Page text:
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Studio Ghibli has been responsible for heartwarming movies in Japan since 1985. With legendary animator Hyao Miyzaki at the forefront, Studio Ghibli has produced movies such as “Princess Mononoke,” “My Neighbor Totoro,” “Spirited Away,” “Howl’s Moving Castle,” “Ponyo,” and most recently “The Secret World of Arrietty.” When they gave Disney their blessing in regards to releasing their movies in a dubbed format within the United States, their fan base grew even larger. So when gamers, Studio Ghibli fans, heard that they were partnering with developer Level-5 and Bandai Namco publishing to create a role-playing video game, it seemed like an obvious match made in heaven.
As a result, “Ni No Kuni: Wrath of the White Witch” has become a critical darling with critics and fans alike falling over themselves with the cute, innocent nature of the characters. But however lovable the characters may be, does this marriage of Studio Ghibli and video games work? Studio Ghibli’s stories usually have a theme that is heartwarming, with grown up sentiments tied together with amiable characters, together with fantastical landscapes and environments. No matter how well done a story and environment is, within the confines of a video game the game play has to be in the same league as the visuals to be concise and a success as an entire product.
Studio Ghibli’s contribution to the game is your typical Studio Ghibli fare. You have your hero, Oliver, the chosen one, with a buddy on the side, in this case a sassy fairy named Mr. Drippy. He learns and loves and gains some companions along the way just to even out the cast, as well as give the player different skill sets to fight battles with. The color palate is bright, optimistic pastels, with solid animation to back it up.
However, the player only sees the animation in very limited cut scenes. In the meantime, the game designers decided that cel shading would be the most complementary style to go along with Studio Ghibli’s art style. It was a logical choice but does not flow exactly with Studio Ghibli’s smooth and bright animation. Oftentimes the animation out-shines the cel-shaded gameplay and distracts one from enjoying the play.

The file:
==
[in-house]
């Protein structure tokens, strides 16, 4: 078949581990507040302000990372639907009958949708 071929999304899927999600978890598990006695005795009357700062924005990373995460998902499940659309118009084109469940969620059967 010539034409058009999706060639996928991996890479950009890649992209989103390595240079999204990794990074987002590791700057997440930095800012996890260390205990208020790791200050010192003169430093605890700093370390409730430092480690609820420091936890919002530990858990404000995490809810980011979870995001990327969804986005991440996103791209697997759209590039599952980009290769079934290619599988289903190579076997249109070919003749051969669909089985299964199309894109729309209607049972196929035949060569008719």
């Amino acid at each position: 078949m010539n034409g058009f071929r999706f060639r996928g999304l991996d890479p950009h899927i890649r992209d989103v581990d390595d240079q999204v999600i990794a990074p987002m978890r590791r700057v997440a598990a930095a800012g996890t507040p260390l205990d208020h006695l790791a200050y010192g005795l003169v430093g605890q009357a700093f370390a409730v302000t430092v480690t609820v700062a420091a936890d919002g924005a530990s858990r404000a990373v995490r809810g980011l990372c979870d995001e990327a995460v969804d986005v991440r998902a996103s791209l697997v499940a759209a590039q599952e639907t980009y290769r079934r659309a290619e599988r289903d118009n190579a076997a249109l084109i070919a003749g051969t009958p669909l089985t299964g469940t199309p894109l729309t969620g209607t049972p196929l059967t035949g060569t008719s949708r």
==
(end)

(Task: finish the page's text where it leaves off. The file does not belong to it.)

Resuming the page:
It feels as though the designers wanted a “Grandia” type of feel, with both the gameplay and cut scenes coalescing into a whole, unified atmosphere. But cel shading does not marry well with Myzaki’s beloved art style and the result is a disjointed gaming experience. The cel shaded scenes and gameplay gave off an “Eternal Sonata” (also published by Bandai Namco) vibe and atmosphere, with darker tones which do not always match the animated contributions of Studio Ghibli.
An example of this disjointed experience: just before an animated sequence finishes, the scene fades to black a little too quickly and a mini load screen comes up before the cel shaded sequence pops up. It’s almost as though the game wants to speed through Studio Ghibli’s animation to get to the next sequence. This places the player in an uncomfortable place between wanting to be invested in Studio Ghibli’s story or wanting to play the game.
Cut Scenes should add to the experience and create an entire atmosphere in order to tell the gamer a whole story. Throughout the whole game, one continues to see more of the limited scenes Studio Ghibli contributed, which is probably not what the designers had in mind for their game as a whole. In addition, the game does not take full advantage of Studio Ghibli’s talent. A majority of the scenes are that of the cel shaded variety, which would anger a Myizaki fan who bought the game not only to play a role playing game but to play one that featured the talent of a beloved animation studio.
In the end, what the gamer gets is a role-playing game with a few Studio Ghibli scenes thrown in, which is fine for a casual gamer but not for one who truly loves Studio Ghibli and their art style.